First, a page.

Anyone despondent about the challenges facing restaurants and the UK’s wider political and economic outlook would do well to spend half an hour or so in Rohit Ghai’s company.
The former JKS Restaurants and Jamavar chef has dreamt about running his own restaurant in London since he started his culinary education in India, and he’s not going to let a silly little thing like Brexit get in his way.
“I’m not worried. I’ve opened enough restaurants to know this industry is always challenging,” he says. “If you’ve got a good reputation in the market and good contacts, you’re not going to have a problem getting staff. London is one of the greatest markets in the world for food.”
Ghai opened Kutir with business partner Abhi Sangwan – another veteran of top-end London Indians – late last month in the attractive but logistically awkward Chelsea townhouse that was once home to Vineet Bhatia’s Rasoi.
Taking over a restaurant site so closely associated with top-end Indian food – Rasoi won a star way back in 2001 – is a smart move for the pair, even if the building’s recent history is chequered (Bhatia relaunched it as VBL in 2017 but mysteriously closed it a year or so later despite regaining a Michelin star).
Kutir is a very different proposition to the tasting-menu-only VBL, which was intended to be Bhatia’s flagship restaurant and showcase his overtly modern and technical take on Indian food.
Split across two small rooms, the ground floor dining room has been expanded from 22 to 38 covers and offers food at a considerably lower price point. “The tasting menu at VBL was over £100. Chelsea is an affluent place but that’s expensive,” says Ghai. “We’re on a residential street. We wanted to create something that has a neighbourhood feel.”
It’s a sexist cliché, but Chelsea’s mid-week market does skew towards ladies who lunch, a demographic that is not – by and large – likely to want a 3½ hour tasting menu. Popping into VBL for a quick bite was not an option, but it is at Ghai and Sangwan’s new place. There’s a sensibly priced à la carte menu, a set lunch menu and an early evening menu. At £60, the tasting menu is competitively priced, too.
“This area needs better value restaurants. A lot of the established places around here are expensive, and in some cases they’re not worth it,” says Ghai, who was originally looking to open in Knightsbridge.
Location, location, location
Mayfair is the default area for ambitious Indian restaurants and a market Ghai knows well, but he believes it has become oversaturated as well as overpriced. He and Sangwan were aware VBL had closed but didn’t consider it an option until they saw it listed on a property agent’s website.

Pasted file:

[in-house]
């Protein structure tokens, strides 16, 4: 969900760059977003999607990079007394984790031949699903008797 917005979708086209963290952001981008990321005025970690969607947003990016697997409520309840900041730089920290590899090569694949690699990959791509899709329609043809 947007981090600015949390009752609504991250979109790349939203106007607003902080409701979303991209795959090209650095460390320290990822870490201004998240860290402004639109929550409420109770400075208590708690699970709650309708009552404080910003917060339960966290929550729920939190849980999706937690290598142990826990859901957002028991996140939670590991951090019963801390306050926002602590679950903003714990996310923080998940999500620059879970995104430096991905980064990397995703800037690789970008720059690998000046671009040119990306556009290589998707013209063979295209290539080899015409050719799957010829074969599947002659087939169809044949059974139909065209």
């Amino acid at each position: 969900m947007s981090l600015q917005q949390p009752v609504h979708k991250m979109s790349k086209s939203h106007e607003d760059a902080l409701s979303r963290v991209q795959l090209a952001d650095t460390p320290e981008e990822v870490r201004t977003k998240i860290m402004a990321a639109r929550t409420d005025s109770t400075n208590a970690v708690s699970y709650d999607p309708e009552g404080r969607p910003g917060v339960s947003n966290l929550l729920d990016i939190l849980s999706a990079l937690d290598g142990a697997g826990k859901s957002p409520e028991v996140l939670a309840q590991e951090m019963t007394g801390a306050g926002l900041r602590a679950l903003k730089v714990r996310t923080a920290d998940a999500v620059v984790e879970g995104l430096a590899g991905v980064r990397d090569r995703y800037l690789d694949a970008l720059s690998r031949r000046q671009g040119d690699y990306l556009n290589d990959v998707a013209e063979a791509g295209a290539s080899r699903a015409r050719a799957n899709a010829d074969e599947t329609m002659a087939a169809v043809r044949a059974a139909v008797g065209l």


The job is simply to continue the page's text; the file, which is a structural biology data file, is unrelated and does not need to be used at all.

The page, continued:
“It’s a shame we found it so late in our search, we could have been up and running a year ago. We like that it’s on a residential street,” says Ghai, who describes Kutir – which takes its name from the Sanskrit word for cottage – as a small project funded by family and friends.
The restaurant draws inspiration from royal hunting expeditions, with both the food and interiors designed to encourage a convivial and celebratory atmosphere. The menu is focused on game and fish and with Sangwan’s cocktail menu inspired by the botanicals found in the rural areas in which the hunts would have taken place.
With the exception of classics, all Ghai’s dishes are brand new. The à la carte menu is split into small plates and mains in a bid to make the first part of the meal more convivial.
Small plates include lobster rasam; naan with scrambled quail’s eggs and truffle oil; and crispy potato cake with tamarind, honey and yoghurt, while mains include 24-hour lamb shoulder rogan josh with stone moss and offal samosa; jackfruit kofta with herb pilau and tomato sauce; and duck korma with pickled swede.
The site was only refurbished a year and a half ago but has been overhauled again to give the space a brighter, fresher feel while retaining the building’s original features.
Above the main ground floor dining area are two PDRs that bring Kutir up to 63 covers (there’s also a small roof terrace for drinks and canapés).